This is the Judo blog of Lance Wicks. In this blog I cover mainly Judo and related topics. My Personal blog is over at where I cover more geeky topics. Please do leave comments on what you read or use the Contact Me form to send me an email with your thoughts and ideas.

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February 2015 update. 

So.... what a month!

Lets start with the big news, the European Championships have moved from Glasgow to Baku.

The story goes like this, the EJU cancelled the event (for the first time in 59 years, and that was for a revolution!). The reason given by the EJU was "...The European Judo Union has come to the realisation that the British Judo Association does not fit the EJU criteria to host the EJU flagship event...".
This is based on the incredibly devisive sponsorship deals between BJA and UFC.

Later the event was moved to Baku, which is a sane decision as Baku is probably the only place that could pick up the event at short notice. They were already in progress with the European Games, so have things in place to run the event (not to forget they run IJF events already).

For me, it is a right kick in the guts!
I have worked the past two Glasgow Opens; last years in particular was a test drive for the Europeans. I was asked specifically to report back in reference to how it went and of course how it fitted in with the readiness for European Championships. I was also on the roster to work Glasgow, so thats two years of commitment by EJU as much as for the events team of the BJA.

The BJA Leadership have since "lawyered up" as one of the many many commenters on the BJA Facebook page coined it. We after more than two weeks have not heard a peep from the chair and only the statement from 19th.

For me it was obviously a poor partnership, from the start. The majority of the membership was I feel against it; those who were on the fence did not like the way it has caused conflict.

Worse it has been obvious to all that the IJF and EJU are totally against the UFC forays into the Judo community.

After the initial UFC deal in November, the IJF general secretary followed by the IJF president himself spoke out about the topic. This was above and beyond the more private opposition to this direction from the wider community towards the BJA.

The newer UFC deal was a shock to me, I could not believe the BJA had done it. Then as the story unfolded I was shocked further that the EJU followed through and cancelled the event taking it away from the BJA. Shocked, yet impressed.

The BJA leadership maintains it acted "professionally and diligently"; this I find an embarrassment as their actions caused the loss of the event from British shores. Their pursuing a bad partnership against the views of the the wiser and more experienced opinions of the EJU and IJF is stupid to me. The actions that lead to a situation where the parent organisation not only cancels the event but describes a national governing body for Judo decisions as not being compatible with the values of our sport is far from professional to me.

As I write this, the BJA are negotiating insurance and legal. They have yet to apologise to the EJU, IJF let alone the membership.
This again is unforgivably unprofessional and far from diligent. A carefully worded statementy from the chair would have been such a simple way of regaining some relationship with EJU, IJF and the BJA membership.

Their are those who are pushing for answers, we want to know how the board of directors approved such a partnership given the obvious opposition from the EJU and IJF.
People also want clarification on the relationships between the UFC and the BJA leadership. Questions are not being answered about an organisation called CSF which has been reported as the broker between UFC and BJA. This CSF organisation I am lead to believe is a business of the the BJA chairman.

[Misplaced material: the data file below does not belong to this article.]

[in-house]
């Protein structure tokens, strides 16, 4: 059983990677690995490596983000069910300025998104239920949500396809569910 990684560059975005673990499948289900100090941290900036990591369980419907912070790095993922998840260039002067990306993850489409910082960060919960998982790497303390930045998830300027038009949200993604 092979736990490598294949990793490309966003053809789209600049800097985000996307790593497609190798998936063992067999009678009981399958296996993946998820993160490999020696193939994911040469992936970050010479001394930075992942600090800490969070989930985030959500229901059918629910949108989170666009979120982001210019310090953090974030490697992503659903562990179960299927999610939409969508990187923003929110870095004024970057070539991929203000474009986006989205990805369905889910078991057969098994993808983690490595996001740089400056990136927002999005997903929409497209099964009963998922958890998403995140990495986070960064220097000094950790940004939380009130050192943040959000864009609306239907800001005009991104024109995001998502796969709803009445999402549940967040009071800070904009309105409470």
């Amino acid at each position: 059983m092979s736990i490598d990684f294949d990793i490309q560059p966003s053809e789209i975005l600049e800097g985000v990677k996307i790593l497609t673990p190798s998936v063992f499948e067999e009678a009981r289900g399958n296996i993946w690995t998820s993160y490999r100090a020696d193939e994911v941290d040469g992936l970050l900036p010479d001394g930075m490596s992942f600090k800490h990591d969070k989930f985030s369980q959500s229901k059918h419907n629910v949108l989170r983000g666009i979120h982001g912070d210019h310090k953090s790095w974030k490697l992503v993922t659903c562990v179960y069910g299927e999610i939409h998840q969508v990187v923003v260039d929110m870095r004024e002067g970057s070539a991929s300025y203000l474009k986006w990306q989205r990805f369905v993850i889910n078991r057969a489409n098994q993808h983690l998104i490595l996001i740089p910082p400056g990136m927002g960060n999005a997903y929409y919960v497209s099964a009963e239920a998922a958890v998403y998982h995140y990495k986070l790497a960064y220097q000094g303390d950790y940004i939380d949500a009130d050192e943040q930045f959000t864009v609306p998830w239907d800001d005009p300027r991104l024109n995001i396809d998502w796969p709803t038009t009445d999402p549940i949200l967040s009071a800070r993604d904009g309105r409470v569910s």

The BJA has long had a loose attitude to conflicts of interest in my view. But if this disastrous UFC partnership was done with any financial benefit to the chairman via this CSF; then the "professional and diligent" statement is terribly inaccurate or the BJA definition of these terms is hugely different to my own.

Personally, I don't feel the current BJA leadership have any solution that does not include very public apologies and without something special, people have to leave. The most obvious candidates being the chair and the CEO who from the outside seem the main players within the BJA involved in the fiasco.

So stay tuned, but don't hold your breath as I don't expect the BJA to suddenly change their approach and start communicating with their members. But, they will be forced soon to start talking even if it is very limited.

It is a disaster, which even if it was all done in good faith I think is of such a scale that people need to do the honorable thing.

We must not forget the simple facts, the last time the European Championships was cancelled was approximately 60 years ago, where it was scheduled I believe to be in Hungary, but the revolution prevented it going ahead.

The BJA lost the European Championships, along with the Olympic Qualification opportunity it gave. London2012 and Glasgow2014 have proved that Brits do better at home than away; so the loss is likely to impact the Rio2016 games (and funding associated with it) in a negative way.

Not only did the BJA lose the championships, they lost them in an embarrassing way. It has caused damage to the reputation of the BJA, EJU and Judo generally.

Other stuff...

So this month in Judo terms has included things other than the BJA/UFC fiasco.

I was in Austria for the Oberwart Continental Open for women. It was a good event, my first time in Austria and I very much enjoyed the smooth operation and being with my EJU family once again.

The BJA performance programme has adopted Alice Schlesinger this month. And suddenly we have a medal contender. She has fought well and got results.
Regular readers will know my opinions on the performance programme. And "airlifting" in an already elite level player was a bit of a surprise. But I am not looking this gift horse in the mouth. Israels loss is the BJAs gain.
I do feel for the other -63kg women in the BJA; it would have been so much better if we could have adopted a +100kg male for example where we no longer have an active athlete. But, it's a hard puzzle elite performance programmes; and the BJA had an opportunity to bring in a world level athlete and her coach. I hope they take full advantage. I really hope that once the athletes in -63kg (and other categories) get over the shock they see Alice as the leader she could be and that they can follow the example whe has given already to grow and excel in her slipstream; ready to overtake her once her time is past. To support her now; so that she can be a strong leader for the BJA athletes attack on Rio2016.